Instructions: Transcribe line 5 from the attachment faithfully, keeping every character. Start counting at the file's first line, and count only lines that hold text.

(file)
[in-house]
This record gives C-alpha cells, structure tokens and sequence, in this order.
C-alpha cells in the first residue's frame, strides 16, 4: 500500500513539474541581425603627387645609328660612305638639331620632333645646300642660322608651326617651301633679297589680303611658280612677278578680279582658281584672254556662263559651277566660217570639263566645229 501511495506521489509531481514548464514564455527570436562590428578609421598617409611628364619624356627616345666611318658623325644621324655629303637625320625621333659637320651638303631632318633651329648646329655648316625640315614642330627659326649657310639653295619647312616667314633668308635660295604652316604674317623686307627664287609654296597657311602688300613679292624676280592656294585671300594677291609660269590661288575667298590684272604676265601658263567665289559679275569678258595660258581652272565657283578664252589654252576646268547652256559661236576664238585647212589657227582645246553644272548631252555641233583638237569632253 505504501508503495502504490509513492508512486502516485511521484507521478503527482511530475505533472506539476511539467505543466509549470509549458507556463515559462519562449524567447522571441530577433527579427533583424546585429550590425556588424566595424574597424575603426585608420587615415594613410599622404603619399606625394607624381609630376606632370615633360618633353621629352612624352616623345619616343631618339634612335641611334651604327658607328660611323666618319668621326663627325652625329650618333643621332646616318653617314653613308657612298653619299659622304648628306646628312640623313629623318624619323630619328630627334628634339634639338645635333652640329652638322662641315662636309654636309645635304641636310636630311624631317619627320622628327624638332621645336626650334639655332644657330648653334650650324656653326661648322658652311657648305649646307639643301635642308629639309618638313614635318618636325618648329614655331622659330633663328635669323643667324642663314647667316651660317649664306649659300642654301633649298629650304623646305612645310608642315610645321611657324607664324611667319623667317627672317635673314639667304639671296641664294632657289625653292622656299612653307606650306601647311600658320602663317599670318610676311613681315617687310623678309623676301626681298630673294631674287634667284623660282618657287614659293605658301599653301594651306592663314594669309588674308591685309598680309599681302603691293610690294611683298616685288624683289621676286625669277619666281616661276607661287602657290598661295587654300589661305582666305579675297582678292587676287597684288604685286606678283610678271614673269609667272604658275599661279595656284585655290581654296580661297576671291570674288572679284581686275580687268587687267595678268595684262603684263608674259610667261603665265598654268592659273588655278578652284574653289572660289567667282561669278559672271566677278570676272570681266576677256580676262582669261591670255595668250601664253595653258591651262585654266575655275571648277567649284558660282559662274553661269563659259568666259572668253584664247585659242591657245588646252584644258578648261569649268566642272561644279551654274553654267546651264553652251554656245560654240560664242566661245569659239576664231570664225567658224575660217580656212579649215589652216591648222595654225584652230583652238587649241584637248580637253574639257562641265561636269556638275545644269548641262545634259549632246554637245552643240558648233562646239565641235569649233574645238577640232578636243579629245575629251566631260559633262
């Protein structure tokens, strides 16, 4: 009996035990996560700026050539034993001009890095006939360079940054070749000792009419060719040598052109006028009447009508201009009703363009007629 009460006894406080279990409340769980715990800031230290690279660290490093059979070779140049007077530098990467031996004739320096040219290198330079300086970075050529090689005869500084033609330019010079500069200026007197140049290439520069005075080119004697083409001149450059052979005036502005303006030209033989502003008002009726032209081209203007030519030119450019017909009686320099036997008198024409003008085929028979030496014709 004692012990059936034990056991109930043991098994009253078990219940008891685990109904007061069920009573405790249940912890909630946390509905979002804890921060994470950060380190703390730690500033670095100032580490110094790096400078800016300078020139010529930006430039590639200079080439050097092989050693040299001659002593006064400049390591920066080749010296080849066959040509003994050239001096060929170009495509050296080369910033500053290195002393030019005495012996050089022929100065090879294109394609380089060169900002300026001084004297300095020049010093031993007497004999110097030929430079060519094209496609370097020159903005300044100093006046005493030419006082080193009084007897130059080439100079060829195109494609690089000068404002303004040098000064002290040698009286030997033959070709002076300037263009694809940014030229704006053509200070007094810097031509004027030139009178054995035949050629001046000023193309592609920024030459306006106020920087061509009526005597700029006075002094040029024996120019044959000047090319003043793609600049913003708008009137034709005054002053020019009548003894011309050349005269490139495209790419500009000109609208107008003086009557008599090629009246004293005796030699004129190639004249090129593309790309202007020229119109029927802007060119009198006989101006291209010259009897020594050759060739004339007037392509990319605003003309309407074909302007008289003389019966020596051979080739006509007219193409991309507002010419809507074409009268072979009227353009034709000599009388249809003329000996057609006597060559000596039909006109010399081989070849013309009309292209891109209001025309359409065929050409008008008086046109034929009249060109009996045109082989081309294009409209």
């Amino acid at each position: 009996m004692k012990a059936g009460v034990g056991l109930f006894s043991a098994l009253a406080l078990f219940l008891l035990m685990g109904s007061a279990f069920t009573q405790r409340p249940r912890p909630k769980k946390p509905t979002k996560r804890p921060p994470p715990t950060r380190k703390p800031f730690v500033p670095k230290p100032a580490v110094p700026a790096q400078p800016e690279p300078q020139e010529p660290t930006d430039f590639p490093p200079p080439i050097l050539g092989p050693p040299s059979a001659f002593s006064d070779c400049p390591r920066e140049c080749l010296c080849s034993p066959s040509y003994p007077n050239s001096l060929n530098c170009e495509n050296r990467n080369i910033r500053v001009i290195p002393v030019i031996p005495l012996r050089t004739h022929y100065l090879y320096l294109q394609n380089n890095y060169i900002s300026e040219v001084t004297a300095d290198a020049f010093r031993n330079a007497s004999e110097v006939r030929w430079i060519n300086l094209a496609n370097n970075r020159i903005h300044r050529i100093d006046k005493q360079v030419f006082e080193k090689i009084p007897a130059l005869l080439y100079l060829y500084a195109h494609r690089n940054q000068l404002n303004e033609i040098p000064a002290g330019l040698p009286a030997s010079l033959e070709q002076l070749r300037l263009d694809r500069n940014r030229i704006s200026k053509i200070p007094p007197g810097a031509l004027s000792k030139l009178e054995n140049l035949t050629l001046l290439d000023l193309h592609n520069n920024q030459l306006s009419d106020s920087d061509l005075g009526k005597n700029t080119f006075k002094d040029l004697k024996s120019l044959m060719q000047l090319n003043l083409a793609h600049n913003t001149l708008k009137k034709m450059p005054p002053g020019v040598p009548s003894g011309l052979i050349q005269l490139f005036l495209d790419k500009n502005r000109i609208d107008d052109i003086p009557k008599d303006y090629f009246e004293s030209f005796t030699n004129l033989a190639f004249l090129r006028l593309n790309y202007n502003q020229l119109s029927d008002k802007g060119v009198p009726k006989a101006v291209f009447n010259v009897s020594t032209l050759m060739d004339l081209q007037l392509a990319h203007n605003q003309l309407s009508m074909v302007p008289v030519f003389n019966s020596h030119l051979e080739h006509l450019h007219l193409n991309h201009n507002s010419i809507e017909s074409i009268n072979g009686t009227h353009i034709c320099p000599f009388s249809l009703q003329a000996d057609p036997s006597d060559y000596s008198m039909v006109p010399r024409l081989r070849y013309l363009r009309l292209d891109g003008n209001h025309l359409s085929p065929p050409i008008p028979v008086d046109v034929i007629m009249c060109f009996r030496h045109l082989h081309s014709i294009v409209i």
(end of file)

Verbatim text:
């Amino acid at each position: 009996m004692k012990a059936g009460v034990g056991l109930f006894s043991a098994l009253a406080l078990f219940l008891l035990m685990g109904s007061a279990f069920t009573q405790r409340p249940r912890p909630k769980k946390p509905t979002k996560r804890p921060p994470p715990t950060r380190k703390p800031f730690v500033p670095k230290p100032a580490v110094p700026a790096q400078p800016e690279p300078q020139e010529p660290t930006d430039f590639p490093p200079p080439i050097l050539g092989p050693p040299s059979a001659f002593s006064d070779c400049p390591r920066e140049c080749l010296c080849s034993p066959s040509y003994p007077n050239s001096l060929n530098c170009e495509n050296r990467n080369i910033r500053v001009i290195p002393v030019i031996p005495l012996r050089t004739h022929y100065l090879y320096l294109q394609n380089n890095y060169i900002s300026e040219v001084t004297a300095d290198a020049f010093r031993n330079a007497s004999e110097v006939r030929w430079i060519n300086l094209a496609n370097n970075r020159i903005h300044r050529i100093d006046k005493q360079v030419f006082e080193k090689i009084p007897a130059l005869l080439y100079l060829y500084a195109h494609r690089n940054q000068l404002n303004e033609i040098p000064a002290g330019l040698p009286a030997s010079l033959e070709q002076l070749r300037l263009d694809r500069n940014r030229i704006s200026k053509i200070p007094p007197g810097a031509l004027s000792k030139l009178e054995n140049l035949t050629l001046l290439d000023l193309h592609n520069n920024q030459l306006s009419d106020s920087d061509l005075g009526k005597n700029t080119f006075k002094d040029l004697k024996s120019l044959m060719q000047l090319n003043l083409a793609h600049n913003t001149l708008k009137k034709m450059p005054p002053g020019v040598p009548s003894g011309l052979i050349q005269l490139f005036l495209d790419k500009n502005r000109i609208d107008d052109i003086p009557k008599d303006y090629f009246e004293s030209f005796t030699n004129l033989a190639f004249l090129r006028l593309n790309y202007n502003q020229l119109s029927d008002k802007g060119v009198p009726k006989a101006v291209f009447n010259v009897s020594t032209l050759m060739d004339l081209q007037l392509a990319h203007n605003q003309l309407s009508m074909v302007p008289v030519f003389n019966s020596h030119l051979e080739h006509l450019h007219l193409n991309h201009n507002s010419i809507e017909s074409i009268n072979g009686t009227h353009i034709c320099p000599f009388s249809l009703q003329a000996d057609p036997s006597d060559y000596s008198m039909v006109p010399r024409l081989r070849y013309l363009r009309l292209d891109g003008n209001h025309l359409s085929p065929p050409i008008p028979v008086d046109v034929i007629m009249c060109f009996r030496h045109l082989h081309s014709i294009v409209i």